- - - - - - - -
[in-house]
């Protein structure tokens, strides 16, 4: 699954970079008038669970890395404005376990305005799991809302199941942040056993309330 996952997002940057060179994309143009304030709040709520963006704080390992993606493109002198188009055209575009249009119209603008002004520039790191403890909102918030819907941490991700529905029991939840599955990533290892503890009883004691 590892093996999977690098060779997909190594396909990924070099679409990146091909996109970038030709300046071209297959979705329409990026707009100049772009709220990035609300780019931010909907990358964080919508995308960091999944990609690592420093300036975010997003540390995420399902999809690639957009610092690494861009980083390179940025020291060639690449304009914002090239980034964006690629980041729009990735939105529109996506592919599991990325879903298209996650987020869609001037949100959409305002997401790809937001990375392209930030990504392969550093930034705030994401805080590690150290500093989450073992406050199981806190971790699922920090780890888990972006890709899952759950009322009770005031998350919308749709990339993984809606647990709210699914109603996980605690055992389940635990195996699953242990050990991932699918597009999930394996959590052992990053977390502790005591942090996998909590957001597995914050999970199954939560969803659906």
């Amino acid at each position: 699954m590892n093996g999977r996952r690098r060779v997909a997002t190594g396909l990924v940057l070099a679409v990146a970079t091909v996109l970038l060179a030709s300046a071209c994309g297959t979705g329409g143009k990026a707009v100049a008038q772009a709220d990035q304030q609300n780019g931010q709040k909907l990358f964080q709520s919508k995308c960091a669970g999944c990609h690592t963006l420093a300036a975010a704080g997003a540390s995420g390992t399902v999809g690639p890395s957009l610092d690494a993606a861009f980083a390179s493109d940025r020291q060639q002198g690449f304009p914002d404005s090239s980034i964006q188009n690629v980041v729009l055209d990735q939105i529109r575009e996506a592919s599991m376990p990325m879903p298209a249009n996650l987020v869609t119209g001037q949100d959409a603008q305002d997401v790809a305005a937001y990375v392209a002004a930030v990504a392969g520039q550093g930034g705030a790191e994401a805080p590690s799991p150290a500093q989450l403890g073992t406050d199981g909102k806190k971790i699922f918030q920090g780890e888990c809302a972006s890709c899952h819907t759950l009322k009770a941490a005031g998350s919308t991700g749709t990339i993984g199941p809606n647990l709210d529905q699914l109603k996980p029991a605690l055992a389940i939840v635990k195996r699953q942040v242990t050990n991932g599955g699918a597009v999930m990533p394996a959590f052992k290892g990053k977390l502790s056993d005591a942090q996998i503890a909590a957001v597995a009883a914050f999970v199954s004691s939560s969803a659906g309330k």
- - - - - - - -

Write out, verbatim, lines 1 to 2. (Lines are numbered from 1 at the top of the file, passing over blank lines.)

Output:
[in-house]
């Protein structure tokens, strides 16, 4: 699954970079008038669970890395404005376990305005799991809302199941942040056993309330 996952997002940057060179994309143009304030709040709520963006704080390992993606493109002198188009055209575009249009119209603008002004520039790191403890909102918030819907941490991700529905029991939840599955990533290892503890009883004691 590892093996999977690098060779997909190594396909990924070099679409990146091909996109970038030709300046071209297959979705329409990026707009100049772009709220990035609300780019931010909907990358964080919508995308960091999944990609690592420093300036975010997003540390995420399902999809690639957009610092690494861009980083390179940025020291060639690449304009914002090239980034964006690629980041729009990735939105529109996506592919599991990325879903298209996650987020869609001037949100959409305002997401790809937001990375392209930030990504392969550093930034705030994401805080590690150290500093989450073992406050199981806190971790699922920090780890888990972006890709899952759950009322009770005031998350919308749709990339993984809606647990709210699914109603996980605690055992389940635990195996699953242990050990991932699918597009999930394996959590052992990053977390502790005591942090996998909590957001597995914050999970199954939560969803659906």